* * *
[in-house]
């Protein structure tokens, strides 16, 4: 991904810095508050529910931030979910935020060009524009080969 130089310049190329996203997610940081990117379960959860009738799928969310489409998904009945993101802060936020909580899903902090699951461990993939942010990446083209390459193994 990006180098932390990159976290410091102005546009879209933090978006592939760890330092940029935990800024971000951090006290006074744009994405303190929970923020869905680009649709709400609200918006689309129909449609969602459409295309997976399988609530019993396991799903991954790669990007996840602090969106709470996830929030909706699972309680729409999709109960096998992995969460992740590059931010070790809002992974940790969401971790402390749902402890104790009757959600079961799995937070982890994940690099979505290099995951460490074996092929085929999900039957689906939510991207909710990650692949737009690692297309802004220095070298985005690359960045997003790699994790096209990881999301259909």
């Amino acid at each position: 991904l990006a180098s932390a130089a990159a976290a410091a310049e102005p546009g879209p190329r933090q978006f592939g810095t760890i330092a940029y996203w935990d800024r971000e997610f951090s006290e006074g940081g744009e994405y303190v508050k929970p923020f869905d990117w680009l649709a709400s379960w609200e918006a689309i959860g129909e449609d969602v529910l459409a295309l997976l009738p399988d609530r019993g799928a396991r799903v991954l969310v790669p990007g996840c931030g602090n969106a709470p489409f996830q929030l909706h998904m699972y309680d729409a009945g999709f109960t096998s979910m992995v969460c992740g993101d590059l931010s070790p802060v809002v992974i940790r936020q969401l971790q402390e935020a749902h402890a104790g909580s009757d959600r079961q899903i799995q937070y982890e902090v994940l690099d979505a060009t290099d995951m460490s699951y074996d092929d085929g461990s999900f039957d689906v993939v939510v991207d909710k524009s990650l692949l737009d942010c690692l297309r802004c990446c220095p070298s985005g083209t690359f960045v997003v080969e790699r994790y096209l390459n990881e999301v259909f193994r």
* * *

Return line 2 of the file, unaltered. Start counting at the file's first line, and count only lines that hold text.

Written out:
């Protein structure tokens, strides 16, 4: 991904810095508050529910931030979910935020060009524009080969 130089310049190329996203997610940081990117379960959860009738799928969310489409998904009945993101802060936020909580899903902090699951461990993939942010990446083209390459193994 990006180098932390990159976290410091102005546009879209933090978006592939760890330092940029935990800024971000951090006290006074744009994405303190929970923020869905680009649709709400609200918006689309129909449609969602459409295309997976399988609530019993396991799903991954790669990007996840602090969106709470996830929030909706699972309680729409999709109960096998992995969460992740590059931010070790809002992974940790969401971790402390749902402890104790009757959600079961799995937070982890994940690099979505290099995951460490074996092929085929999900039957689906939510991207909710990650692949737009690692297309802004220095070298985005690359960045997003790699994790096209990881999301259909």